Free Falling

Say it isn’t so. Bigfoot, that lovable American version of the Abominable Snowman, is dead.

Actually, as reported by MSNBC News on its Technology and Science Web page Dec. 8, the man behind the Bigfoot legend passed away quietly Nov. 26 at the age of 84.

According to family members, Ray L. Wallace was the man who invented Bigfoot using a pair of 16-inch, feet-shaped carvings and a grainy 16-millimeter film.

“The reality is, Bigfoot just died,” said his son, Michael.

The story begins in August 1958, when a bulldozer operator who worked for Wallace’s construction company in Humboldt County, Calif., found the huge footprints circling then leading away from his rig.

The local newspaper in Eureka coined the term “Bigfoot” in a front page story about the phenomenon, according to MSNBC. Apparently, Wallace and his brother, Wilbur, went stomping around the countryside in feet carved by a friend.

Before the pair executed the hoax in 1958, there was no popular American version of the Abominable Snowman, though Indian folklore of the Northwest includes a similar creature, the Yeti.

I remember being fascinated by Bigfoot. In fact, I think nearly every research paper I wrote in my high school career was on the alleged monster.

I recall listening to Wichita’s KFH radio one afternoon when a Bigfoot expert was being interviewed. He played a tape recording of the creature’s sounds, and he talked about the stench that surrounded the hairy beast.

I’ve seen the so-called “Patterson film” of the big guy walking through the woods, seemingly oblivious to the camera. Once again, the family reports Wallace’s hand in creating the hoax.

Of course, not everyone is buying the Wallace family story. There are those who steadfastly believe at least some of the evidence of giant primates roaming the Northwest remains.

I should hope so. If we all stop believing in Bigfoot, what will be next, Santa Claus?

* * *

I hadn’t attended a KCAC basketball game in quite a while, and after my experience at the Dec. 5 contest between Tabor College and Sterling College, it might be quite a while before I go again.

I’m still not sure if what transpired was typical. I hope not. But, even granting the events of that evening were rare, I can’t help but think some changes need to be made.

First, the sportsmanship displayed between fans of the opposing sides was appalling. It was unfortunate that many members of the high school boys’ basketball team were in attendance to witness the name calling, rude gesturing and insult hurling that went on during the sporting competition between two colleges that claim to be Christian.

Yes, basketball is an emotional game. And, yes, it is still the king of sports in Hillsboro. But, I have two friends of the family who have died of cancer in the past year and one who is very ill with the disease.

Basketball somehow doesn’t seem all that important.

Second, it seems to me a college that boasts in radio commercials on a Christian station in Wichita that it is looking for the leaders of the future needs to do some soul searching about the type of leading its faculty and staff are doing in the here and now.

When a city policeman feels the need to call for backup to ensure his own safety at a ballgame where he appears to be simply trying to keep the crowd in order, a problem clearly exists and needs to be addressed.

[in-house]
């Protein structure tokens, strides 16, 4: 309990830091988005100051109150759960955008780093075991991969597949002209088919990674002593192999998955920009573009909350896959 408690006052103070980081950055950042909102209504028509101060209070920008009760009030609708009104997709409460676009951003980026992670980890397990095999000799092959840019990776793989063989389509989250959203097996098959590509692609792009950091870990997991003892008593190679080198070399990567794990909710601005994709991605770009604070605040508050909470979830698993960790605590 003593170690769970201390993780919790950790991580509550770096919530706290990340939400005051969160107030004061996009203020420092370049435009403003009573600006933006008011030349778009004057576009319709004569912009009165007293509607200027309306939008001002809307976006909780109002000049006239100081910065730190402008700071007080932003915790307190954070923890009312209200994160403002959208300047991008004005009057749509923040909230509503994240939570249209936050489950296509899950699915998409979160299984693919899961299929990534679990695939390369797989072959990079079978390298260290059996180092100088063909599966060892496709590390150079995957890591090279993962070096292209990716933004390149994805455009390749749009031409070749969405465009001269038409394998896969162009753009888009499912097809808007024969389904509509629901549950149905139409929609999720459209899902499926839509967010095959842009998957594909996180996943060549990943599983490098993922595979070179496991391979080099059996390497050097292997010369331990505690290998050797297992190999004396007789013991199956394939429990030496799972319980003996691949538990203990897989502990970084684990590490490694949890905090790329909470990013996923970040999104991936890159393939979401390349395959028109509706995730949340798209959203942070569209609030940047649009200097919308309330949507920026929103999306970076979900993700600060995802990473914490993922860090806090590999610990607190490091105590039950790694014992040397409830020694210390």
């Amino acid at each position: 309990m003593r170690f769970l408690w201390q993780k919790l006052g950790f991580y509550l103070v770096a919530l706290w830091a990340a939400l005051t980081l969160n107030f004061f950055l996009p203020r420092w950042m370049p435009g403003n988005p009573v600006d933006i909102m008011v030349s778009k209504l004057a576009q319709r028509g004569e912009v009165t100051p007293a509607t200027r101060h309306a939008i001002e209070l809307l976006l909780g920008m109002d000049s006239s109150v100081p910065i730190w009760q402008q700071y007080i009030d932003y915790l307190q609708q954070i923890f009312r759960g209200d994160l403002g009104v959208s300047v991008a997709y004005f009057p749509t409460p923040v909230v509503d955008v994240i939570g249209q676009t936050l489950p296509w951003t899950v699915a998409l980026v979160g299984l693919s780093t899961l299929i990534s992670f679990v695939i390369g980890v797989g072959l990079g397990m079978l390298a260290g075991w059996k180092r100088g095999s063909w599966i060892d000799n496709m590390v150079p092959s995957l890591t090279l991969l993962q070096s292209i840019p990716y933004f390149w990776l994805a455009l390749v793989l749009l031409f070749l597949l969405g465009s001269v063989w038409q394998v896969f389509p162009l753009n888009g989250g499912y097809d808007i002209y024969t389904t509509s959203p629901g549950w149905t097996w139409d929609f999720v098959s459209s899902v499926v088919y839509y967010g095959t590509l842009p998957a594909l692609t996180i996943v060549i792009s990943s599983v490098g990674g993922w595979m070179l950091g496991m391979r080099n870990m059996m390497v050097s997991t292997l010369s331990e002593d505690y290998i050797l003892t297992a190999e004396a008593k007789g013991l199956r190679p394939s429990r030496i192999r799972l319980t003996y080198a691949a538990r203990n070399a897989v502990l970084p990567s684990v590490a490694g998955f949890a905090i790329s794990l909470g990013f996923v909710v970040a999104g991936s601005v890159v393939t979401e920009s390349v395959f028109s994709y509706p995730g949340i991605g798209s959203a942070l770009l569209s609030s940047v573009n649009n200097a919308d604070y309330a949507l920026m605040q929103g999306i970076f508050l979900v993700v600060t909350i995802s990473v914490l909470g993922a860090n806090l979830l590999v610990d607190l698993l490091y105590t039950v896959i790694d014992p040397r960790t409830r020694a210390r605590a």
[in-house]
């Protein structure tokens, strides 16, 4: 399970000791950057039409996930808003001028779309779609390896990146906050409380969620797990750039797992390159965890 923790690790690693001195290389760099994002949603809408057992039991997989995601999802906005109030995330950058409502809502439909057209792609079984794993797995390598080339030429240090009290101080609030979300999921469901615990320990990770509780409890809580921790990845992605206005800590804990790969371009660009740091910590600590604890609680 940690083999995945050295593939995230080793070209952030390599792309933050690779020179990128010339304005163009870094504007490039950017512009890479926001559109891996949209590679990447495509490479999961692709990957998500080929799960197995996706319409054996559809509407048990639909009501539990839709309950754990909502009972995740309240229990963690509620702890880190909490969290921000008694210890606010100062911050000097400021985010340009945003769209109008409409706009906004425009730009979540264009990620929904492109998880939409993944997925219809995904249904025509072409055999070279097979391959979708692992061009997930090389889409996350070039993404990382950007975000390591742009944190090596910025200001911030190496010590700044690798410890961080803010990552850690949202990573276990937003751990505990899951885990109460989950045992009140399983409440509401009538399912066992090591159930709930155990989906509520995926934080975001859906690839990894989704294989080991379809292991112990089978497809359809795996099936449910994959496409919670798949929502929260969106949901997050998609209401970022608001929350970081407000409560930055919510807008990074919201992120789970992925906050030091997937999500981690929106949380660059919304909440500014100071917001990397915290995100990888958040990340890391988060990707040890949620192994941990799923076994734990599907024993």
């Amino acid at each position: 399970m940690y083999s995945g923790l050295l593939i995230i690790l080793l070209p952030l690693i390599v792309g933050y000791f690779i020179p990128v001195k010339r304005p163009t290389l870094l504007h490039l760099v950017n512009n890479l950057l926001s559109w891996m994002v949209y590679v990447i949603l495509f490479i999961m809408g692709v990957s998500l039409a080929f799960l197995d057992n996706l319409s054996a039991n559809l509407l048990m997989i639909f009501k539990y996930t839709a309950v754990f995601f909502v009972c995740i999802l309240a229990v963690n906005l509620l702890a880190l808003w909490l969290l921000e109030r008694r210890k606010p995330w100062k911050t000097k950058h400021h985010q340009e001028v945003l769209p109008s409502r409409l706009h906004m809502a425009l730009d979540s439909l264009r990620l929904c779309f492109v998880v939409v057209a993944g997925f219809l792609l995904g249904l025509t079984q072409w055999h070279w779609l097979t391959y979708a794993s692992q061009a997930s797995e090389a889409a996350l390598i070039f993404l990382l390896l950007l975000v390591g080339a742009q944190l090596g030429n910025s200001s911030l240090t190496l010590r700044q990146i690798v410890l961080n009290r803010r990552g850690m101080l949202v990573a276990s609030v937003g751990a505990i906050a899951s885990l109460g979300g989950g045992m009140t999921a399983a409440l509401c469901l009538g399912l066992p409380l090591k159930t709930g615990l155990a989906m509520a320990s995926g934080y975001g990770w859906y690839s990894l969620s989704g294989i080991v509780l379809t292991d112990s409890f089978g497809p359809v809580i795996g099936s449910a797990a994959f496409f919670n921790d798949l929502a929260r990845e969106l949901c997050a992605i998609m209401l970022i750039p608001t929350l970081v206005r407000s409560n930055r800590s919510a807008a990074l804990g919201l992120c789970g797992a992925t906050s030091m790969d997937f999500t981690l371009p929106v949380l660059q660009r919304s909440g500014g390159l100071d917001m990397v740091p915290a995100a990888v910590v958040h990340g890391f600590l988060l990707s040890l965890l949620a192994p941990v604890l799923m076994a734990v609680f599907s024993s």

The responsibility of visiting crowd control should fall clearly on the athletic director and coaches of the visiting school.

Finally, the game of basketball has become less a contest of skill and finesse and more a 40-minute wrestling match where only the strong survive.

I heard several complaints from Bluejay backers after Sterling won the hard-fought match that poor officiating cost Tabor the game.

Listen people, I’m a TC fan with two degrees from Hillsboro’s institution of higher learning and a fair amount of basketball coaching experience. I’ve followed the game for many years at many levels. Only once can I recall when I truly believed officiating decided the outcome of a game.

What cost Tabor College the contest Dec. 5 was an inability to stop the penetration of the Sterling College guards in the second half. It’s just that simple.

And, while I would agree that the more unruly fans were from Sterling, the Tabor team was the one that seemed to lose its composure on the floor.

I also believe that today’s officials, while clearly allowing rougher play at all levels, are only responding to the wishes of the coaches, who would rather see players duke it out than see officials clean it up.

I honestly don’t know how officials at the collegiate level decide when it is time to call a foul. It seems random to me. But, then, most of the basketball I watch is at the high school level, where, thank goodness, the state still has some ability to control the level of sportsmanship through rules and guidelines.

I used to think high school basketball was rough. I have a new perspective now.

* * *

Is it just me, or does the new Goessel water tower look like a giant standing version of that Nerf football that has a shaft attached to it? The bottom even flares out, just like the toy.

Driving through Marion County the other night, I was musing about how many different shapes and colors of water towers we have in a fairly small area. No two are alike, except maybe a couple of rural water district towers.

* * *

Allow me to chime in on a recent reader’s idea of turning the former AMPI building into a jail. If the city is still planning to relocate its emergency services operation to that area, the jail would be a natural.

I’m not talking about a maximum security prison, just a county annex or perhaps a minimum security facility.

Think about it. We came mighty close to a brawl at a sporting event recently. If even a fourth of all the fans in the gym were to be arrested, where would they all be held?

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